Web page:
Those of you in the "Oil is a bubble" camp should read this article in today’s WSJ, titled, Oil Exporters Are Unable To Keep Up With Demand:
"The world’s top oil producers are proving unable to
put more barrels on thirsty world markets despite sky-high prices, a
shift that defies traditional market logic and looks set to continue.
Fresh data from the U.S. Department of Energy show the
amount of petroleum products shipped by the world’s top oil exporters
fell 2.5% last year, despite a 57% increase in prices, a trend that
appears to be holding true this year as well.
There are several reasons behind the net-export
decline. Soaring profits from high-price crude have fueled a boom in
oil demand in Saudi Arabia and across the Middle East, leaving less oil
for export. At the same time, aging fields and sluggish investments
have caused exports to drop significantly in Mexico, Norway and, most
recently, Russia. The Organization of Petroleum Exporting Countries
also cut production early last year and didn’t move to boost supplies
again until last fall.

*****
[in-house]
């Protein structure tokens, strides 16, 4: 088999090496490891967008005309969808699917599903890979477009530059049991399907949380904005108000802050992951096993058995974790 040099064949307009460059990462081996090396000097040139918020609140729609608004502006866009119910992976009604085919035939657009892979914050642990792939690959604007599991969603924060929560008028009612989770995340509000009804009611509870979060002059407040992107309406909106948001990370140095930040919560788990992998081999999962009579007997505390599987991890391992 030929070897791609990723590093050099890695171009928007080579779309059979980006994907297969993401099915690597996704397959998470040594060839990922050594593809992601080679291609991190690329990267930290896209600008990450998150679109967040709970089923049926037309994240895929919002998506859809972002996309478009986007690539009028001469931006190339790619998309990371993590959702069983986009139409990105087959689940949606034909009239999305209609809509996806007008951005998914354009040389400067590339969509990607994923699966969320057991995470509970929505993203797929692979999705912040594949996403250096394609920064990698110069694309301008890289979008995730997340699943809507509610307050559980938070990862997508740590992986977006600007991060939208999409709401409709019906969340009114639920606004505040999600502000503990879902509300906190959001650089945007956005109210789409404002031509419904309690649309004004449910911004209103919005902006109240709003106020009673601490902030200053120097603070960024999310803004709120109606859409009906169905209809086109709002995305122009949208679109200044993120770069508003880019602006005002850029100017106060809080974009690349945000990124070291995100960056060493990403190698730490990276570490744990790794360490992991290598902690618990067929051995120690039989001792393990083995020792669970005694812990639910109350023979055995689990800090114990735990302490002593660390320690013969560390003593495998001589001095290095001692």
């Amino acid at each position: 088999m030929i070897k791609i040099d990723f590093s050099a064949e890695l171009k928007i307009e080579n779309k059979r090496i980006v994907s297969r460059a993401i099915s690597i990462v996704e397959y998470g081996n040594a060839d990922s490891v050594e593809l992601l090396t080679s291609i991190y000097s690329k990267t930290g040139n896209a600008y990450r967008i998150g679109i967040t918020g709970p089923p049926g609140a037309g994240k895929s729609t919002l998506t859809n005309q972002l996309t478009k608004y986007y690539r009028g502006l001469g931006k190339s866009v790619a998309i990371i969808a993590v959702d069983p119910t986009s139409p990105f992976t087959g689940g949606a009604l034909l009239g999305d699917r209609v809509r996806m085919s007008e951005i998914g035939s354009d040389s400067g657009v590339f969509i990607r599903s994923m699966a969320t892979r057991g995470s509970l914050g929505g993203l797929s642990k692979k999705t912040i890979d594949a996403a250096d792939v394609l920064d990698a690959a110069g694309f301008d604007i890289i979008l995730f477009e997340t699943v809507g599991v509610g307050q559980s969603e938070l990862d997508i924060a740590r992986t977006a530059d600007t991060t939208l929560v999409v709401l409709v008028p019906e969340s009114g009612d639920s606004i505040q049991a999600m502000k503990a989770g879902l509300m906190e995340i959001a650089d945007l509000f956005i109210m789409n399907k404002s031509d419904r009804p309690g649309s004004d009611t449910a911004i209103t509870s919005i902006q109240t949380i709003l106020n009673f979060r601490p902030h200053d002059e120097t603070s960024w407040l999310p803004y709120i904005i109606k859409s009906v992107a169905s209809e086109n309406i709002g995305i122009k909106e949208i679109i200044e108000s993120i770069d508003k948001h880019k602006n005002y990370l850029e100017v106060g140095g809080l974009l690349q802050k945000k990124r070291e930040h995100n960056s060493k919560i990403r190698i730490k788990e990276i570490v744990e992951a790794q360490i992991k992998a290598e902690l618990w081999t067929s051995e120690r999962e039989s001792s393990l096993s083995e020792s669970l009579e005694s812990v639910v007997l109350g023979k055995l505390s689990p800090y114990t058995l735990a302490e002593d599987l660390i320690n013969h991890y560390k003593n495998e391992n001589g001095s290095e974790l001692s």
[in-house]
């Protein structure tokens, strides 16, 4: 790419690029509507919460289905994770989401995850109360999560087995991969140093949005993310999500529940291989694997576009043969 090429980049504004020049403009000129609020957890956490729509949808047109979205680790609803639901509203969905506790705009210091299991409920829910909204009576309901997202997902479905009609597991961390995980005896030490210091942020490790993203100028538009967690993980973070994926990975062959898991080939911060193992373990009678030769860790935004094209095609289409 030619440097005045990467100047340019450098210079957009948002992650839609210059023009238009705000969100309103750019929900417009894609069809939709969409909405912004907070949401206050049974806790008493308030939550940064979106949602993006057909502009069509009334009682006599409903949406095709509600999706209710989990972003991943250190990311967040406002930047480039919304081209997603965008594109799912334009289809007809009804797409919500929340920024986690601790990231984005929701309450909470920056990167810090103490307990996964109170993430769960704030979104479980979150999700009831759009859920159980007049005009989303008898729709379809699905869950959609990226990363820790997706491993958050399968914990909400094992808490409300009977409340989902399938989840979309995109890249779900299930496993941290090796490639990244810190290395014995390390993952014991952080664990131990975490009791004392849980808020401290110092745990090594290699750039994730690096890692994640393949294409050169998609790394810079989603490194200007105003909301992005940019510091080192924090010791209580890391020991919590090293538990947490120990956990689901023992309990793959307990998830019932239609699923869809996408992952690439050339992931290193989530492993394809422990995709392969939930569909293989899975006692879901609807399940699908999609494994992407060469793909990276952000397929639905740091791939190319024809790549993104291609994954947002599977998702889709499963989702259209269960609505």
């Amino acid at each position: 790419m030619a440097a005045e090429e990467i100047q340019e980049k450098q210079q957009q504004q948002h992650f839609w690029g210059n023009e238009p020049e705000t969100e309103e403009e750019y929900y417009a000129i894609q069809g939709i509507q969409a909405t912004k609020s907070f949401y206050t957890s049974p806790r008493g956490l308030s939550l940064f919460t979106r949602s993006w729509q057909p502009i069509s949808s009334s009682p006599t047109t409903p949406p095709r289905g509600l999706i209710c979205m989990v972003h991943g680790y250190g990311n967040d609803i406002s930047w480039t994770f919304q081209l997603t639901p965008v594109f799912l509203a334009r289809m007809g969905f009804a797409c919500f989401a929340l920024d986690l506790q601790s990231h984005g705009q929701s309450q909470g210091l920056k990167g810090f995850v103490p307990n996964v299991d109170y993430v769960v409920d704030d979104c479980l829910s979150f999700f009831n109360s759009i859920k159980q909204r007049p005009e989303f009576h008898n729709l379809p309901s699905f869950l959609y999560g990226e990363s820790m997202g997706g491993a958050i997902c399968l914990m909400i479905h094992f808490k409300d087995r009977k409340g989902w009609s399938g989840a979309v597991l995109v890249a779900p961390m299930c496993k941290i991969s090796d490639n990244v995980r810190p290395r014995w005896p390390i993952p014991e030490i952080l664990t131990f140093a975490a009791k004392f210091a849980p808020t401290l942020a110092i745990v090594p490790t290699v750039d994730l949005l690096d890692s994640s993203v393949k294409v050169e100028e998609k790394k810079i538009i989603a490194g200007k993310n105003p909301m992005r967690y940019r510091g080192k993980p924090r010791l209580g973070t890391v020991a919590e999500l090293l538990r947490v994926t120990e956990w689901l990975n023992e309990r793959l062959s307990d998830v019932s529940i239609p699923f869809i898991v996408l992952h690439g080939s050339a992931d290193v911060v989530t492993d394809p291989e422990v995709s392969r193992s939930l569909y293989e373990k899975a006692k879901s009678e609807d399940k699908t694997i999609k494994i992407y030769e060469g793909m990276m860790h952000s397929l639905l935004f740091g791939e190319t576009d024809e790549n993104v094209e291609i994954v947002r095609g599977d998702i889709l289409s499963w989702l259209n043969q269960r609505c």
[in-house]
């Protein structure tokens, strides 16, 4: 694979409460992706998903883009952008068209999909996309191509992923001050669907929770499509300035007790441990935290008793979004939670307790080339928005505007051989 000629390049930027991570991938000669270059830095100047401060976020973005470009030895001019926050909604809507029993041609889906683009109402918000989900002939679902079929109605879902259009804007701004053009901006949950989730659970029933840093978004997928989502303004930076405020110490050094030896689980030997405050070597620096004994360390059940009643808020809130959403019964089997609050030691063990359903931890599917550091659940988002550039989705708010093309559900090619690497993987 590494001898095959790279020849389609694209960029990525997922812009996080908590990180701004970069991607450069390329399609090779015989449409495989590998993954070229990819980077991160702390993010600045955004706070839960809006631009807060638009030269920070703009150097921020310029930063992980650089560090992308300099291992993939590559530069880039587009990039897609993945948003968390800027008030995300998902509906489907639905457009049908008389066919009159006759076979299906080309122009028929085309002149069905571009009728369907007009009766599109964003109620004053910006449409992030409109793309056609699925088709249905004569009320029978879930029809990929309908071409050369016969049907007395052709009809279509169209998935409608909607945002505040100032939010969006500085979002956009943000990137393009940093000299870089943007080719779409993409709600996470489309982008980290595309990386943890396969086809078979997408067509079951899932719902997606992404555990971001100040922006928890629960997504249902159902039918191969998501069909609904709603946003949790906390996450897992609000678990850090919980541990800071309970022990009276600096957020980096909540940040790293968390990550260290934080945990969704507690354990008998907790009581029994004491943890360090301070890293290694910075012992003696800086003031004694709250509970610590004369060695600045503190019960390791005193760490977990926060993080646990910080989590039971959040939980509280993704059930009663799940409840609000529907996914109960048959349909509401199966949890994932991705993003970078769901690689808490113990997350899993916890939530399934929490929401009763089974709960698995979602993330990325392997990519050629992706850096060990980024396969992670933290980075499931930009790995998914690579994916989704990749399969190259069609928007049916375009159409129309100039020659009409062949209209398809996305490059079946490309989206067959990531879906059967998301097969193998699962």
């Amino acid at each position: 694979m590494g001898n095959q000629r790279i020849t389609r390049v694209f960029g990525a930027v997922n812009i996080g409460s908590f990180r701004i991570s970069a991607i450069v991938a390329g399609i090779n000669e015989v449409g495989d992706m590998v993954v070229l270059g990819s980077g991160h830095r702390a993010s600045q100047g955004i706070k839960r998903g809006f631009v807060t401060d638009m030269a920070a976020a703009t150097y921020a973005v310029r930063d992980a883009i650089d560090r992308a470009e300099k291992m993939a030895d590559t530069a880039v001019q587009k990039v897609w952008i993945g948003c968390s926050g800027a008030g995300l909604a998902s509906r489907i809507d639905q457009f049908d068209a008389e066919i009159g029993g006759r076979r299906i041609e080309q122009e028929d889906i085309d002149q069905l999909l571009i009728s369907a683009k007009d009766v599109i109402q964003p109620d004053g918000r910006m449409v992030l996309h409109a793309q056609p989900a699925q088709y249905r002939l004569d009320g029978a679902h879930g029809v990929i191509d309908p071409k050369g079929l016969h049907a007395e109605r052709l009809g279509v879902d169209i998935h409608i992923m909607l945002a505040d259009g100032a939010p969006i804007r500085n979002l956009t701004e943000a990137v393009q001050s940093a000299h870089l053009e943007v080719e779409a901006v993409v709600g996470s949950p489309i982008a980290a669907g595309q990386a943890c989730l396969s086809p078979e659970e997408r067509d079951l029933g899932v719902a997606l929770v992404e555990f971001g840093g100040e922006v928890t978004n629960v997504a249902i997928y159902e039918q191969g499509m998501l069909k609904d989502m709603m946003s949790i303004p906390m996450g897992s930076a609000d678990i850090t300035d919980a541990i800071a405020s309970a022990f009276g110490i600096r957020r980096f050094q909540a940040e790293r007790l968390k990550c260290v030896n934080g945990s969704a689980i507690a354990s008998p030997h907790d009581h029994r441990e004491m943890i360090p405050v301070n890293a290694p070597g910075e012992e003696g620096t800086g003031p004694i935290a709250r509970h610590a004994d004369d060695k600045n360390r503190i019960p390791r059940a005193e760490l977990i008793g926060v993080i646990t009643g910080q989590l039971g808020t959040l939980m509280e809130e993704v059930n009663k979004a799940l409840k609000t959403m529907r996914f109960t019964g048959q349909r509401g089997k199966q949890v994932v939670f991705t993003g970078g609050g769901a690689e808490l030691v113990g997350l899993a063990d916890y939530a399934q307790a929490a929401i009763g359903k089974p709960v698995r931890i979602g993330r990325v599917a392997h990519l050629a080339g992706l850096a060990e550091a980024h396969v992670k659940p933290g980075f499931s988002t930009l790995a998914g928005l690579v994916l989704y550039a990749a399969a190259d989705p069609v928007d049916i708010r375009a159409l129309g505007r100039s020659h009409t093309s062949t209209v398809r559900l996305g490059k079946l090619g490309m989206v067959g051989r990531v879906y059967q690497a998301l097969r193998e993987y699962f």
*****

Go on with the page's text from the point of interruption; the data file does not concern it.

In all, according to the Energy Department figures,
net exports by the world’s top 15 suppliers, which account for 45% of
all production, fell by nearly a million barrels to 38.7 million
barrels a day last year. The drop would have been steeper if not for
heightened output in less-developed countries such as Angola and Libya,
whose economies have yet to become big energy consumers."
We not only have strong demand, we have an ongoing supply problem. The map below reveals that the world’s top 15 exporters are shipping 1 million barrels a day less in 2008 than in 2007:
Oil Exporters Are Unable To Keep Up With Demand
Domestic Needs, Sluggish Investment Crimp Shipments
NEIL KING JR. and SPENCER SWARTZ
WSJ, May 29, 2008; Page A8
Public WSJ/Digg Version